Sicario: tension and realism

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Last year’s drug war thriller Sicario was universally praised for its cinematography. Much of that credit goes to Sicario’s DP Roger Deakins, one of the most respected cinematographers working today.

One of Sicario’s standout scenes follows FBI agent Kate Macer (Emily Blunt) on a van convoy to pick up a drug kingpin. It’s a vehicular sprint from the U.S. to Juarez, Mexico and back again. Tensions rise as threats loom around her and the rest of the convoy. The camera work conveys disorientation, claustrophobia, and the increasing threat of the Mexican drug cartel as Macer and her allies race through the streets. (Spoilers follow for the film’s first 30 minutes.)

From a shot standpoint, we can roughly divide the twelve minute sequence into two acts. Act one runs for nine minutes, a slow build of anxiety and scene setting as the convoy travels through Juarez. Act two is the climax; for the final three minutes Macer and her allies are stuck in traffic at the U.S. border. The team intercepts bandits preparing for an ambush and takes them out. Each act has a different objective and resulting shot structure; we’ll breakdown each separately.

Act one: building tension

Before the convoy sequence begins, we’ve followed Macer’s journey closely; we’ve learned about her character and see her talent as an FBI agent. Yet the convoy into Juarez presents a challenge and shock to her system. Macer has to adjust quickly as external threats surround her.

The cinematography thus balances two goals. It wants the audience to associate and sympathize with Macer’s “fish out of water” perspective. It also has to show the grave threat of the Mexican drug cartel. To do so, Deakins uses three main shot types: wide helicopter or vehicle-based shots, point of view shots from Macer’s perspective, and reaction shots of Macer.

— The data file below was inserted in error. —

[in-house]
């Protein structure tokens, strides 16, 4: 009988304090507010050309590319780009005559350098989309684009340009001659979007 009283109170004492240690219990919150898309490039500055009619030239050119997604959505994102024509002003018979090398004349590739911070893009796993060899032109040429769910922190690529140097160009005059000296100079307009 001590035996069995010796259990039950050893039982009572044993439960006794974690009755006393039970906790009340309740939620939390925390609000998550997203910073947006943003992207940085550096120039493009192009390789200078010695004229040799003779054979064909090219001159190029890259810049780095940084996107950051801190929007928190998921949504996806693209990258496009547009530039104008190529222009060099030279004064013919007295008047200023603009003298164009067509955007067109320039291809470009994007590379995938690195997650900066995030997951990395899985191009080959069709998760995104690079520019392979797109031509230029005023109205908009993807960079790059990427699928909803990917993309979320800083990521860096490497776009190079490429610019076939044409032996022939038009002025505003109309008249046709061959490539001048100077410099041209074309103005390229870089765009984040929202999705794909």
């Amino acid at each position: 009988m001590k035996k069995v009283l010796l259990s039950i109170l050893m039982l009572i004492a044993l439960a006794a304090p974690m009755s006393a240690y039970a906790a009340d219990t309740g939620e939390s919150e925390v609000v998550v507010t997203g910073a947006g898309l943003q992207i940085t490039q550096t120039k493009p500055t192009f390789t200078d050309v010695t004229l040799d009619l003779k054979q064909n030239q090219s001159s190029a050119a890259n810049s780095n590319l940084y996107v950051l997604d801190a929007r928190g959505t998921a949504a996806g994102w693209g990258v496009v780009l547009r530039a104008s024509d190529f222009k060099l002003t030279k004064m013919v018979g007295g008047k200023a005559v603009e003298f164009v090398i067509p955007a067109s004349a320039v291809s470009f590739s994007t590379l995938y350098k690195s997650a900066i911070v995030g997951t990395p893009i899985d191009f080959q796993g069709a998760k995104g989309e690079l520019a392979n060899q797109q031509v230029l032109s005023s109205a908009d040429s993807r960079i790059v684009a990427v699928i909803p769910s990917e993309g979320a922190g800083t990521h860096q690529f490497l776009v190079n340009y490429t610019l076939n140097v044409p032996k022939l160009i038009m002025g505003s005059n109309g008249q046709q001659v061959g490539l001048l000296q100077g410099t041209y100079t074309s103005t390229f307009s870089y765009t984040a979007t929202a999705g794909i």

Wide helicopter and vehicle shots

Wide exterior shots are boilerplate for virtually any action-heavy film sequence; they help orient the audience. Sicario intersperses them through the sequence to clarify direction and flesh out the Juarez setting.

Deakins emphasizes realism and immersion over showiness here. It’s suggested that many of the sequence’s highest angle, ultra wide shots originate from actual helicopters monitoring the operation. Several shots add diegetic sounds of helicopter blades into the sound mix. In the most heavy-handed example, Deakins transitions from a clean helicopter shot to an actual helicopter sliding into frame.

Several vehicle shots are taken from a locked down, fixed position. The effect makes the camera jump and shake as the convoy navigates through hills and bumps on the road. It’s a small touch, but the more the audience feels the road, the more they sympathize with what Macer’s going through.

Almost every wide exterior shot is taken from a high angle with the horizon high in frame or missing entirely. This emphasizes the vulnerability of Macer and her team. And the camera rarely reveals detail beyond what the convoy can see. Deakins takes an otherwise expansive shot and makes it feel claustrophobic and oppressive.

Progressively higher angles can deepen the emotional impact. Deakins uses the highest angles to ramp up tension with the convoy at its most vulnerable. As the vans stop deep in Juarez to pick up their target, the camera pans high over a barbed wire fence to the vehicles below (top left).